As much as I hate to knock down a Brand New and Original Romance Story With An Interesting Plot Twist, I must say Kasey Michaels' latest makes me green around the gills. Not that it's a bad book. It's just too sweet. There is way too much saccharine for my blood sugar tolerance. And I should say that Come Near Me is not the laugh-a-minute romance like the other two previous Kasey Michaels romances for Warner. CNM is a dead serious romance about a marriage gone awry.
When the story starts, Adam Dagenham, the Marquis of Daventry, and Charlotte "Sherry" Victor Dagenham are already a year married. However, nothing is well in Martrimonysville - Adam has found Sherry in a damningly compromising position with his "friend" Richard Brimley, and now, he treats her like dirt. Oh dear. When Sherry finally snaps and dumps him like any sane woman would, he realizes he still loves her and wooes her back.
But there's more to the story than the usual Dumb moron abuses and wins back wifey yarn - but I really shouldn't reveal it here as it is a great plot twist that elevates this book high from being yet another generic Big Misunderstanding story.
But since The Great Plot Twist takes place only in the final one-third of the story, I am made to go through the two people bickering alternated with flashbacks of their courtship one year back. And the flashback is what gives me the hives. They're disgustingly sweet. The moment our two lovebirds meet, it's sickening to see the immediate shooting of stars out of their eyes. Two beautiful people besotted with each other's physical beauty. Lots of lyrical waxing of Hallmark greeting card sentiments fly faster than popcorns on hot stove, ranging from cloying I will love him always! I've never loved anyone before as much as you! to really cringe-worthy You are so beautiful flatteries in all their diabetic variations. They love each other so much that they forget to find out more of each other apart that they are Beautiful and Perfect Outside.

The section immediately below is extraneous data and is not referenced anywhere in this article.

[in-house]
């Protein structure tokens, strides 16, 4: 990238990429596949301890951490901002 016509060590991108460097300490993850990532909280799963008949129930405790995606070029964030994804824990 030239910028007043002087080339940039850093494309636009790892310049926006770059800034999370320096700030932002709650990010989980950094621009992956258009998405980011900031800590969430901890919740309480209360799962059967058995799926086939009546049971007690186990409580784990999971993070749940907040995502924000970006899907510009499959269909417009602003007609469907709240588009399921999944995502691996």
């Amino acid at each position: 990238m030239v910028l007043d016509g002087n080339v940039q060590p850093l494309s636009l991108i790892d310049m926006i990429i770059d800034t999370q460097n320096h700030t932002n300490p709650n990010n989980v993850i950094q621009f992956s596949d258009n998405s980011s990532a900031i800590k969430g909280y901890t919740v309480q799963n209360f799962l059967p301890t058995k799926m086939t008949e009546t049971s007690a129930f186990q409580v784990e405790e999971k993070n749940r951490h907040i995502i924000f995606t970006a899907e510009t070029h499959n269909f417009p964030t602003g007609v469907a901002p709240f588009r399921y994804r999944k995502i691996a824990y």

Works well in Seventeen, but I'm way too old and cynical for such Pollyanna love that smacks more of infatuation than anything else.
They waste no time exchanging vows of forever and ever amen. But since they hardly know each other, any wonder that Adam turns out to be one sick control freak, going all hot and bothered over Sherry with other men, including his own brother? And Sherry has the personality of wet paint - too naive, too trusting, and she romanticizes and makes too much excuses for her man. Adam and Sherry are bland, bland, bland.
Their relationship never comes to life, in fact. I'm told they're in love ad nauseum by every one of their acquaintances. There's this irritating man called Chollie who fancies himself the jester from As You Like It or something - he keeps telling me and Sherry that "Once Adam loves, it's forever" - yeah right. Control freak and forever - it's creepy to hear these two terms in one sentence. Maybe Chollie should just marry Adam instead, or at least move to Greece, for Chollie's constant championing of Adam does seem to border on something beyond mere admiration.
In a blink of an eye Adam realizes that he's dung to treat his wife so cold, etc, etc, and sets to woo her back. Sherry doesn't put up much of a fight, so at the end of the book they are as goo-goo eyes as they were a year ago, with nothing learned and nothing gained. Oh boy. Young people. Hmmph.
Hence, it's no wonder I find the villian much more smart, sexy, and exciting. And believe me, the villian is a villian with a capital V. He's the one with the brains, manipulating our two main characters like the puppets they were. Think of Billy Zane doing the charming scum antics in Demon Knight and that's the villian. I almost wish for Sherry to end up with him, were Sherry not as dull as faded wallpaper and hence not worthy of the Illustrious Evil that is the villian.
If this story wants to show how bland goodie-woodiness and virtue can be in face of evil, it succeeds. Disturbing, really. Hence, CNM gets 98 for the villian, 66 for everything else.
This book at Amazon.com
This book at Amazon UK
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